I've learned, when it comes, to treat depression as illness, to pamper myself and wait for it to pass. I've learned to recognize, even in the throes of it, that it will pass, that I just have to wait it out, that I'll feel better in the morning.
Usually the end of the week is worst -- Thursday, Friday, Saturday. After a weekend to rest, I'm refreshed, just in time to start another week of getting my soul sucked.
The past week was especially difficult. Both the past week and the week before demanded long hours at work, so I was all the more tired by the end of the week. Plus the two people I normally talk to on the phone on a daily basis happened to both choose the same week to be unavailable to me. Fatigue brings depression, but consistently having someone to talk to is what keeps me from going over the edge.
We humans crave to be loved. Perhaps we evolved that way because we are more successful if we can cooperate with others.
But most of the time, no one really loves us. They are friends with us for a time, as long as they find us entertaining. But then they move on. Then they have more important things to do.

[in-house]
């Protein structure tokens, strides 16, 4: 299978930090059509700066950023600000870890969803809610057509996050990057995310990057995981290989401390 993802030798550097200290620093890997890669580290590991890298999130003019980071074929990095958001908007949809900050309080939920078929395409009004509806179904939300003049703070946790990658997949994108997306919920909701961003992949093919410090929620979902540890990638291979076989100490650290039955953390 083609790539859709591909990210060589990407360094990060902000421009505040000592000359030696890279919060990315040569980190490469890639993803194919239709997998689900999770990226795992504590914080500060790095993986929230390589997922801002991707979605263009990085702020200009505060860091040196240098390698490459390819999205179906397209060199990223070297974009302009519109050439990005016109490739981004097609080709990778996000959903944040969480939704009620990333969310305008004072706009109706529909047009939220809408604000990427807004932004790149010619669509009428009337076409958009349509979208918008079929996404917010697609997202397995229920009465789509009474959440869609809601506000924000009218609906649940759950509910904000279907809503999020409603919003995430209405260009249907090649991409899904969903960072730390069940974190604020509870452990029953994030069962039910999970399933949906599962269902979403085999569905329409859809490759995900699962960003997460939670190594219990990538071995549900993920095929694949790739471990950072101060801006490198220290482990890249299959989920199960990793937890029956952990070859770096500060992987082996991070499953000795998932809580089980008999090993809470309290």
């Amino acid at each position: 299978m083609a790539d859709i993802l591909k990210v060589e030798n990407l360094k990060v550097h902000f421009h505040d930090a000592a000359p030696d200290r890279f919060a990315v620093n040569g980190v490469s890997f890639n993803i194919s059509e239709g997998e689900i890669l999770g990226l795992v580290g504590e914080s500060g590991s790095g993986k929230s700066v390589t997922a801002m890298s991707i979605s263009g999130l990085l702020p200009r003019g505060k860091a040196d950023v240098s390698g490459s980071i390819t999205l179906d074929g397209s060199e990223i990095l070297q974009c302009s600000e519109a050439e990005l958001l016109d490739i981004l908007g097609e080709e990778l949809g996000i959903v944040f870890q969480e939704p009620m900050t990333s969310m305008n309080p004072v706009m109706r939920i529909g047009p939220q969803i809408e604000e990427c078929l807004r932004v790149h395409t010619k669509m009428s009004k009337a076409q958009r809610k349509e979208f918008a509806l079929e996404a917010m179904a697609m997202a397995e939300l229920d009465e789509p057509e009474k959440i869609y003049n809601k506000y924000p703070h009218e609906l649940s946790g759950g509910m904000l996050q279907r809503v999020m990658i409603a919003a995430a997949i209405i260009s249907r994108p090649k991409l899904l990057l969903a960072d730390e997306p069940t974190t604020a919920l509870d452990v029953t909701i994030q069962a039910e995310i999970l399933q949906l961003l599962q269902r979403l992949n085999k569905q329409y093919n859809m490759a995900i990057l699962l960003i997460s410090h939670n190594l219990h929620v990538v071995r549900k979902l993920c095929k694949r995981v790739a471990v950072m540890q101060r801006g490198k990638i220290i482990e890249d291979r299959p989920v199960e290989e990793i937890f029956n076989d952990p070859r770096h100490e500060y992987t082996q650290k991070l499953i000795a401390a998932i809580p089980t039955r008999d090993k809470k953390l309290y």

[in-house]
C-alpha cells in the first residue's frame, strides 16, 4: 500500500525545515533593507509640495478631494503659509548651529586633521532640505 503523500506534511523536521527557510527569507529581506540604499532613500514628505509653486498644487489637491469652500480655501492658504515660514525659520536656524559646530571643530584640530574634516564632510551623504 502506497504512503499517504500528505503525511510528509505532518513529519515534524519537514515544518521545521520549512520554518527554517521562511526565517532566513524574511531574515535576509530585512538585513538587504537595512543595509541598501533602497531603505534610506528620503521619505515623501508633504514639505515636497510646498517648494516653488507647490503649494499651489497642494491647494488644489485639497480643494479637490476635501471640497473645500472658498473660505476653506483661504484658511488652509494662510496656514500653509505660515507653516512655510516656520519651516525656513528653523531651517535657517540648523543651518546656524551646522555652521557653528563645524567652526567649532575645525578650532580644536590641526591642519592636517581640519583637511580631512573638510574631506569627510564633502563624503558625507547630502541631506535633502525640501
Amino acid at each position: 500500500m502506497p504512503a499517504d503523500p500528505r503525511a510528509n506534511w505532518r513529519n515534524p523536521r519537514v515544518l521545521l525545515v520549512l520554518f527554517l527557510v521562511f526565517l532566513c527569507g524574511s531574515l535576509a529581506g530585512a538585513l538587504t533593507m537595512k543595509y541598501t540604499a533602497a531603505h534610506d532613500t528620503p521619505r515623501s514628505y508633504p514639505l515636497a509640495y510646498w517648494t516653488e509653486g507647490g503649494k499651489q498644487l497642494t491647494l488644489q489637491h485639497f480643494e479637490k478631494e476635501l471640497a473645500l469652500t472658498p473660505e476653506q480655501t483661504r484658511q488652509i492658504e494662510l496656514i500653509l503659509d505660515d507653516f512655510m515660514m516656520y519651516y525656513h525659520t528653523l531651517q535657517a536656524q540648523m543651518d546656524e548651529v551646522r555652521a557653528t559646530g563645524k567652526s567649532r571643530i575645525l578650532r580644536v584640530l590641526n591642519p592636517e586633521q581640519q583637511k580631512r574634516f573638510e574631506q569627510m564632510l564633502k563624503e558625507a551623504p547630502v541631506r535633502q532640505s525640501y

I am here, alone in my depression, alone in my fatigue, alone in my anxiety about my job. Where did they go, the friends I thought I had? They are off chasing what's important to them. What's important to them does not include me.
I always thought friends were the same as adopted family. I was quick to adopt my friends, to consider them my family, to give away my loyalty. But they tired of me and moved on. They did not value the loyalty I offered them.
Family too moves on, the younger ones. While the older family members feel their job is to nurture the younger family members, the younger ones feel their job is to grow up and leave the nest, to move on.
My grandmothers and my parents, they are the only ones who have always been there for me.
I will outlive them, and then I will be alone.
I'm sorry I gave away the teddy bear I had as a child.
I will feel better in the morning.